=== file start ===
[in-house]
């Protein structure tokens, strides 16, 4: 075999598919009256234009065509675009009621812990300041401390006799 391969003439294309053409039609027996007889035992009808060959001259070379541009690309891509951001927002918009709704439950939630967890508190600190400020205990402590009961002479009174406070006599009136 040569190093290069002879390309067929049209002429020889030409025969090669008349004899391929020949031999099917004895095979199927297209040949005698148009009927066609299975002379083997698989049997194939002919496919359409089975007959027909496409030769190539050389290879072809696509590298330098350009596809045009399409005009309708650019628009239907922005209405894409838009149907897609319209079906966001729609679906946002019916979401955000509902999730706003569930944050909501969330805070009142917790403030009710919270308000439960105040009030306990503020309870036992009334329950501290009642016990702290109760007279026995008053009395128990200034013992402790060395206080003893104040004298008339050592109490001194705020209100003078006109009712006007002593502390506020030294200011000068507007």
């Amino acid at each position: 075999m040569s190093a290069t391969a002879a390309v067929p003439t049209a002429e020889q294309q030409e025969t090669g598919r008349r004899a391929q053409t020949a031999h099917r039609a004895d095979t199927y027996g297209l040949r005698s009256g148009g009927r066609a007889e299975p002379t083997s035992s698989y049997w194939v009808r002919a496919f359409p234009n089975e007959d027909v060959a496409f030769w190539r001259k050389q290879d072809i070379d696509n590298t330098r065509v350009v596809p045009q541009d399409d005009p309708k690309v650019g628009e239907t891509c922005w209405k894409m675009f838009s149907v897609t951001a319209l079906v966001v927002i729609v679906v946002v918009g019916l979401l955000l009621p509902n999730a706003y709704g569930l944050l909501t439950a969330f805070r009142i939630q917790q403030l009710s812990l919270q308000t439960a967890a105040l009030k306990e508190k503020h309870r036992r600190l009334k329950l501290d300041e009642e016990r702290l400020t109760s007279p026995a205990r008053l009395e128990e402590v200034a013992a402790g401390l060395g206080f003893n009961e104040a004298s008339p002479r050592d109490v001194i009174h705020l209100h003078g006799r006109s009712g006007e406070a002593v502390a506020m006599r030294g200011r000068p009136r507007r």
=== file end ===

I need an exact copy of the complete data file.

[in-house]
């Protein structure tokens, strides 16, 4: 075999598919009256234009065509675009009621812990300041401390006799 391969003439294309053409039609027996007889035992009808060959001259070379541009690309891509951001927002918009709704439950939630967890508190600190400020205990402590009961002479009174406070006599009136 040569190093290069002879390309067929049209002429020889030409025969090669008349004899391929020949031999099917004895095979199927297209040949005698148009009927066609299975002379083997698989049997194939002919496919359409089975007959027909496409030769190539050389290879072809696509590298330098350009596809045009399409005009309708650019628009239907922005209405894409838009149907897609319209079906966001729609679906946002019916979401955000509902999730706003569930944050909501969330805070009142917790403030009710919270308000439960105040009030306990503020309870036992009334329950501290009642016990702290109760007279026995008053009395128990200034013992402790060395206080003893104040004298008339050592109490001194705020209100003078006109009712006007002593502390506020030294200011000068507007």
């Amino acid at each position: 075999m040569s190093a290069t391969a002879a390309v067929p003439t049209a002429e020889q294309q030409e025969t090669g598919r008349r004899a391929q053409t020949a031999h099917r039609a004895d095979t199927y027996g297209l040949r005698s009256g148009g009927r066609a007889e299975p002379t083997s035992s698989y049997w194939v009808r002919a496919f359409p234009n089975e007959d027909v060959a496409f030769w190539r001259k050389q290879d072809i070379d696509n590298t330098r065509v350009v596809p045009q541009d399409d005009p309708k690309v650019g628009e239907t891509c922005w209405k894409m675009f838009s149907v897609t951001a319209l079906v966001v927002i729609v679906v946002v918009g019916l979401l955000l009621p509902n999730a706003y709704g569930l944050l909501t439950a969330f805070r009142i939630q917790q403030l009710s812990l919270q308000t439960a967890a105040l009030k306990e508190k503020h309870r036992r600190l009334k329950l501290d300041e009642e016990r702290l400020t109760s007279p026995a205990r008053l009395e128990e402590v200034a013992a402790g401390l060395g206080f003893n009961e104040a004298s008339p002479r050592d109490v001194i009174h705020l209100h003078g006799r006109s009712g006007e406070a002593v502390a506020m006599r030294g200011r000068p009136r507007r």